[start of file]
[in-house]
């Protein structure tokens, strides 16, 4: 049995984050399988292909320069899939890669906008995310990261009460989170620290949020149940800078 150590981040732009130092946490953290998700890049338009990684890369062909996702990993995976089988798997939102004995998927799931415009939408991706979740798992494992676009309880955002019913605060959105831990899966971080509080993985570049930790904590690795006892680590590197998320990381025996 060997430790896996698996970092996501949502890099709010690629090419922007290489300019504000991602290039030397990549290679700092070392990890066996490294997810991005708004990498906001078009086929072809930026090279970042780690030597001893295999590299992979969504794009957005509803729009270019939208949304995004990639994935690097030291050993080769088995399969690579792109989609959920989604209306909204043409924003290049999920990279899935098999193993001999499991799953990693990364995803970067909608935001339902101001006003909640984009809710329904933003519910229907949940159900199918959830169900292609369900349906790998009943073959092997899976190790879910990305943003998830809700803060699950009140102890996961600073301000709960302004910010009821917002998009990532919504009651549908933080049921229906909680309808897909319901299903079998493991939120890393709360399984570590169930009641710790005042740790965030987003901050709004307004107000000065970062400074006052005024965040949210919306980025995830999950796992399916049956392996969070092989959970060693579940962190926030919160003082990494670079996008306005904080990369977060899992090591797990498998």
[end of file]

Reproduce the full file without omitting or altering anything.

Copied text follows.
[in-house]
């Protein structure tokens, strides 16, 4: 049995984050399988292909320069899939890669906008995310990261009460989170620290949020149940800078 150590981040732009130092946490953290998700890049338009990684890369062909996702990993995976089988798997939102004995998927799931415009939408991706979740798992494992676009309880955002019913605060959105831990899966971080509080993985570049930790904590690795006892680590590197998320990381025996 060997430790896996698996970092996501949502890099709010690629090419922007290489300019504000991602290039030397990549290679700092070392990890066996490294997810991005708004990498906001078009086929072809930026090279970042780690030597001893295999590299992979969504794009957005509803729009270019939208949304995004990639994935690097030291050993080769088995399969690579792109989609959920989604209306909204043409924003290049999920990279899935098999193993001999499991799953990693990364995803970067909608935001339902101001006003909640984009809710329904933003519910229907949940159900199918959830169900292609369900349906790998009943073959092997899976190790879910990305943003998830809700803060699950009140102890996961600073301000709960302004910010009821917002998009990532919504009651549908933080049921229906909680309808897909319901299903079998493991939120890393709360399984570590169930009641710790005042740790965030987003901050709004307004107000000065970062400074006052005024965040949210919306980025995830999950796992399916049956392996969070092989959970060693579940962190926030919160003082990494670079996008306005904080990369977060899992090591797990498998």